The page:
© 2016 Blair Archival Research – All Rights Reserved




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When I was in Dublin visiting family in October 2015 there was of course time set aside for research. There were six repositories I wanted to visit in Dublin but I wasn’t sure I would get to them all. You can read more about my plan here.

My first day in Dublin wasn’t at a repository it was the Back to Our Past show at the Royal Dublin Society (RDS). I am very familiar with the RDS as I spent many happy times there at the various shows that are held in the spring and August. They would involve equestrian activities as well as antiques, and the RDS Crafts Awards.  When my Grandfather passed away there was a prize given in his name for one of the winners. The RDS Crafts Awards supports Irish crafts, artisans and design.

It was a long trek in from Dundrum where I was staying. It included a Luas ride, a walk from Stephen’s Green to Merrion Square and then a bus to the RDS. The Luas and bus were full so it was standing room only. I was standing next to a very nice lady on the bus and she had a two for one free entry ticket and offered me one so I got in for free. This show is put on in conjunction with the Over 50s show. It was in a separate section off on the side.

I was just in time to hear Maurice Gleason’s talk on DNA. I had met Maurice at the OGS Conference in Barrie and so we had a quick chat before his lecture. It was so nice to see such a full lecture hall for the event. There was an issue with extraneous noise from the other lecture and the exhibit hall in general. They had to move it to a smaller area on short notice so that could be the reason. There were not that many people in what we would call the marketplace. I had a chance to talk to several societies of which I am a member. One question I had for them was why they don’t start putting their meeting lectures online, either live or on video. This is something they are doing on this side of the Atlantic and I think it would help bolster the membership in the Irish societies. In my newsletters and journals I hear about these great lectures that my societies are presenting but I only usually get a few paragraphs of a synopsis which isn’t quite the same. A video could be put in the members only section on the society website and this would allow distance members a chance to see the presentation. Another lecture I attended was a panel discussion with Nicola Morris and John Grenham. It was very interesting.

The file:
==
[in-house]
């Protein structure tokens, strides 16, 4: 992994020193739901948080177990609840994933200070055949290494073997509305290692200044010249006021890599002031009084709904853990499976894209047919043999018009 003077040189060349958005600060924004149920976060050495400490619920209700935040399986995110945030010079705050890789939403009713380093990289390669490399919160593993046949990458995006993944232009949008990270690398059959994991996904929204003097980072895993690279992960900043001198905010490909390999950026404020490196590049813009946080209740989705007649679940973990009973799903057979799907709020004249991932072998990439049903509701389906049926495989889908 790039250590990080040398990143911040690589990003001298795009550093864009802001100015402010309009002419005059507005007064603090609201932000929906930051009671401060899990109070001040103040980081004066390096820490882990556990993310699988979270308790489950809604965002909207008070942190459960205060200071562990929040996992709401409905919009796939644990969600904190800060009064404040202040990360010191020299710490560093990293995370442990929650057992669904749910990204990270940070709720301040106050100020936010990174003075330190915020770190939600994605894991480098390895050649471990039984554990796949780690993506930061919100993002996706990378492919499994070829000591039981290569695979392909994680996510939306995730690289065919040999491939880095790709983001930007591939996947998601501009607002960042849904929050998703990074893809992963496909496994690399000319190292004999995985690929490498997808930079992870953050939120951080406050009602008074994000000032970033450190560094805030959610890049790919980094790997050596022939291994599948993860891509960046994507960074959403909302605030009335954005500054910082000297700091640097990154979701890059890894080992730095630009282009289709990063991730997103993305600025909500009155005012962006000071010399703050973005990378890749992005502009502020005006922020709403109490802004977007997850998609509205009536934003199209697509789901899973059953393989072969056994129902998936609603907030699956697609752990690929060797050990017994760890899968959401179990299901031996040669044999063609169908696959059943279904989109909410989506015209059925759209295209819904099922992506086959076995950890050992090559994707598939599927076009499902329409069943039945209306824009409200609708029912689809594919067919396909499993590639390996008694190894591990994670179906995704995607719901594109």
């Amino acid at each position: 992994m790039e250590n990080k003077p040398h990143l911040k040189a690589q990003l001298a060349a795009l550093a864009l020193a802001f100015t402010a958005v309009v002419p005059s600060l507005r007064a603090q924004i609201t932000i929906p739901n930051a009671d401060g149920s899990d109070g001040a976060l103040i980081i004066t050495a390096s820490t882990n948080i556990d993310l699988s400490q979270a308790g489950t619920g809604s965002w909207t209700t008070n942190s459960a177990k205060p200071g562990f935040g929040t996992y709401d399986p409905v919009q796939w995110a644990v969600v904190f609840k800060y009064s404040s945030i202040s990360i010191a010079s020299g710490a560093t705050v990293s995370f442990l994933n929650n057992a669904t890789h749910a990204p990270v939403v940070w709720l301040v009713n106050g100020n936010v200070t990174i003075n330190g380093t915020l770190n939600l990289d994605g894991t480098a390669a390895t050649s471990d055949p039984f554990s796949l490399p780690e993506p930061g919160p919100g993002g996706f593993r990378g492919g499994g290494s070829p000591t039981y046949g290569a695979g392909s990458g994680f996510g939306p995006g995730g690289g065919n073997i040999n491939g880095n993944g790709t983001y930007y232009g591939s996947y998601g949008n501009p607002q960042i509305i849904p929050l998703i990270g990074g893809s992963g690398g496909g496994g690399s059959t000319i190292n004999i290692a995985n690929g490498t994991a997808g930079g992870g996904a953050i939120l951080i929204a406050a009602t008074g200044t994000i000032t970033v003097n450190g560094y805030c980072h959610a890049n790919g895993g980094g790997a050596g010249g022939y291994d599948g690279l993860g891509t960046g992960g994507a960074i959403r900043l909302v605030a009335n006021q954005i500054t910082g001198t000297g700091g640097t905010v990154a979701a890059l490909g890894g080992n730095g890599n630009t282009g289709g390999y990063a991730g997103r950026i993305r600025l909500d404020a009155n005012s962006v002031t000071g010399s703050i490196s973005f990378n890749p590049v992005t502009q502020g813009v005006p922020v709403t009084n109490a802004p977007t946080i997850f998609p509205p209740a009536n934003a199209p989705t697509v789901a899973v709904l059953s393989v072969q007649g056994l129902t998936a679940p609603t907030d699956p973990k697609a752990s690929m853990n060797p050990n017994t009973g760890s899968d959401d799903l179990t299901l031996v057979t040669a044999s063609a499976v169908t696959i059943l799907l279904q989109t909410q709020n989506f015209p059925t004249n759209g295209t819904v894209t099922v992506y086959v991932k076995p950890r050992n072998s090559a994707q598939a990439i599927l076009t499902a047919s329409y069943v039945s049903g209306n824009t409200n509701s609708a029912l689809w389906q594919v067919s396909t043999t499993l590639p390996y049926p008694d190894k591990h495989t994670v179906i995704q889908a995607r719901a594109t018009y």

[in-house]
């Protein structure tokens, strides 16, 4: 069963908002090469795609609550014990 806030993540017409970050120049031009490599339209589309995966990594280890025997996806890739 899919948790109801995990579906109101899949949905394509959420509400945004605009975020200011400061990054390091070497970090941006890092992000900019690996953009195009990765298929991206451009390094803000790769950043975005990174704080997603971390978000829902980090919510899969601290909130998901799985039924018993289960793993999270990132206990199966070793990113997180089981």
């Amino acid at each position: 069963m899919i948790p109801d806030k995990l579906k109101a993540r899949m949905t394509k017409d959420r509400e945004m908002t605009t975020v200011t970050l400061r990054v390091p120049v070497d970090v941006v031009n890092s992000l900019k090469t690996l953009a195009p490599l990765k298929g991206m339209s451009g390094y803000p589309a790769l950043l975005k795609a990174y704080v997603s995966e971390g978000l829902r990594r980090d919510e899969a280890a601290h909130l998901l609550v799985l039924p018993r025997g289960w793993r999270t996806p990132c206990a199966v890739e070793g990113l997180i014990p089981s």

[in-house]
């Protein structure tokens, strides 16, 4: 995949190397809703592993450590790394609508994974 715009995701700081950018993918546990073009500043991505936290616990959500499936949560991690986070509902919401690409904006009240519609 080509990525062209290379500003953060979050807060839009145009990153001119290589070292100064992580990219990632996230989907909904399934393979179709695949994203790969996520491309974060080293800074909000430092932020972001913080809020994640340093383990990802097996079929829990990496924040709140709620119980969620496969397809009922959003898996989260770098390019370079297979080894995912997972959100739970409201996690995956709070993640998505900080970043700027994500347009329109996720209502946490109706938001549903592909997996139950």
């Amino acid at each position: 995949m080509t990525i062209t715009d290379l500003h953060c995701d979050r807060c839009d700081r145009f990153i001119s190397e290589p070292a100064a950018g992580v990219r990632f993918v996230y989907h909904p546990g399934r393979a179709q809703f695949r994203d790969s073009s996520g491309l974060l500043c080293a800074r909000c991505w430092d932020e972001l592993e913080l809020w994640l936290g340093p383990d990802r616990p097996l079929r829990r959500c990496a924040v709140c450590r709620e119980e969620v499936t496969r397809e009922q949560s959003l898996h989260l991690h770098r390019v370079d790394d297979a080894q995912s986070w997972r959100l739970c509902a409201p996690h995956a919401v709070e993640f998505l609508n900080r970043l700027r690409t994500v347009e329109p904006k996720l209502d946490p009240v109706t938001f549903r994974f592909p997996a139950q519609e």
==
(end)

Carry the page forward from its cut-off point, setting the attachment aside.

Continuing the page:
John Grenham and Nicola Morris at Back to Our Past in Dublin Ireland

John Grenham and Nicola Morris at Back to Our Past in Dublin Ireland


There was one book I was looking for from the North of Ireland Family History Society and I did get that. It was “Researching Your Ancestors in the North of Ireland – County Tyrone.” I didn’t find the one on the Irish ANZACS that I wanted.

The Back to Our Past show is a three day event but I only made it on the first day because of family commitments. Still I was glad I got to see part of it.


National Library of Ireland

National Library of Ireland

The first repository I visited in Dublin was the National Library of Ireland. Newspaper research was my plan for the National Library. In particular I wanted to learn more about my Grandfather’s Liffey Swim win in 1928. I had to go through the Irish Newspaper Archives online and then I could go to the microfilmed newspapers to print a copy or download it from the website. I found the information about the Liffey Swim and some obituaries that I wanted but when it came to finding them in the newspapers it was nearly impossible. It was a very frustrating process for me that day. I have usually had such good luck researching in the National Library but it was not to be this time. I went to the Genealogical Office but they were so busy no one could help me. So I decided to try the Dublin City Library & Archives and see if they could provide me with the copies I needed. This proved a much more positive process and the librarian was extremely helpful.

Dublin City Library and Archives - Ireland

Dublin City Library & Archives – Ireland


Then there were a few more family events and the next stop was the National Archives of Ireland. Unfortunately they do not have an online catalogue to search and find out what may be helpful in my research. I was very spoiled by PRONI’s online catalogue. At the National Archives I was looking for modern wills and probate records, found several, had to order some and then come back to view them because they were held off site.

National Archives of Ireland

National Archives of Ireland


When I was at the Back to Our Past show I met Nicola Morris. We started talking and I mentioned some research on my Toppin family in Tipperary. Almost at the same time we said the word ‘murder.’ A member of my Toppin family was murdered in Buffanagh Tipperary. She had heard about it and knew that the Chief Secretary’s Office Papers had some more information on it. She sent me an email with the reference information and I ordered this when I was at the National Archives. This was a wealth of information. They even had a map of the crime scene. It will be a blog post later this year.

© 2016 Blair Archival Research – All Rights Reserved